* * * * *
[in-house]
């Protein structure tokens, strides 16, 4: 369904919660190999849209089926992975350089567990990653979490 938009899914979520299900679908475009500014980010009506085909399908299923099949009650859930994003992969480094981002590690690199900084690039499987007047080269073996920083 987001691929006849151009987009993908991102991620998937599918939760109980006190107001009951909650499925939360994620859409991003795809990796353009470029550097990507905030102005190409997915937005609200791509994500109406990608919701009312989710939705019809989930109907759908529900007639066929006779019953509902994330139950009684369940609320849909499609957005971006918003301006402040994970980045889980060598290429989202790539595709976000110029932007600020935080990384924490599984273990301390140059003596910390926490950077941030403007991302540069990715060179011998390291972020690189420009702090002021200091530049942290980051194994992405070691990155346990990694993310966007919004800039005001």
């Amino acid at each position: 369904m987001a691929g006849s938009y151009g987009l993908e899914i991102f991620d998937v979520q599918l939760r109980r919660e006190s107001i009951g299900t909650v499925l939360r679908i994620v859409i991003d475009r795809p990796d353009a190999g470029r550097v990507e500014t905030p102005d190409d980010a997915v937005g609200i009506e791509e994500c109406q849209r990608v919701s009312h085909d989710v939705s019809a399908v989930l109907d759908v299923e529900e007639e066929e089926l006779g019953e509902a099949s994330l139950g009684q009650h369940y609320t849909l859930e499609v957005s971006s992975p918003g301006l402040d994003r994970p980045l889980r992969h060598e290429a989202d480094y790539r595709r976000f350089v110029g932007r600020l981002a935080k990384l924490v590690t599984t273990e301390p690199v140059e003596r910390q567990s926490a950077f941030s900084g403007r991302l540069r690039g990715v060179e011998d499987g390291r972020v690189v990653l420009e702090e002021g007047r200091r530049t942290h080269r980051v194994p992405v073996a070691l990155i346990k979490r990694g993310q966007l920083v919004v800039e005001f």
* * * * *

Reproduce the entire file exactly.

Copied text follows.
[in-house]
């Protein structure tokens, strides 16, 4: 369904919660190999849209089926992975350089567990990653979490 938009899914979520299900679908475009500014980010009506085909399908299923099949009650859930994003992969480094981002590690690199900084690039499987007047080269073996920083 987001691929006849151009987009993908991102991620998937599918939760109980006190107001009951909650499925939360994620859409991003795809990796353009470029550097990507905030102005190409997915937005609200791509994500109406990608919701009312989710939705019809989930109907759908529900007639066929006779019953509902994330139950009684369940609320849909499609957005971006918003301006402040994970980045889980060598290429989202790539595709976000110029932007600020935080990384924490599984273990301390140059003596910390926490950077941030403007991302540069990715060179011998390291972020690189420009702090002021200091530049942290980051194994992405070691990155346990990694993310966007919004800039005001």
């Amino acid at each position: 369904m987001a691929g006849s938009y151009g987009l993908e899914i991102f991620d998937v979520q599918l939760r109980r919660e006190s107001i009951g299900t909650v499925l939360r679908i994620v859409i991003d475009r795809p990796d353009a190999g470029r550097v990507e500014t905030p102005d190409d980010a997915v937005g609200i009506e791509e994500c109406q849209r990608v919701s009312h085909d989710v939705s019809a399908v989930l109907d759908v299923e529900e007639e066929e089926l006779g019953e509902a099949s994330l139950g009684q009650h369940y609320t849909l859930e499609v957005s971006s992975p918003g301006l402040d994003r994970p980045l889980r992969h060598e290429a989202d480094y790539r595709r976000f350089v110029g932007r600020l981002a935080k990384l924490v590690t599984t273990e301390p690199v140059e003596r910390q567990s926490a950077f941030s900084g403007r991302l540069r690039g990715v060179e011998d499987g390291r972020v690189v990653l420009e702090e002021g007047r200091r530049t942290h080269r980051v194994p992405v073996a070691l990155i346990k979490r990694g993310q966007l920083v919004v800039e005001f």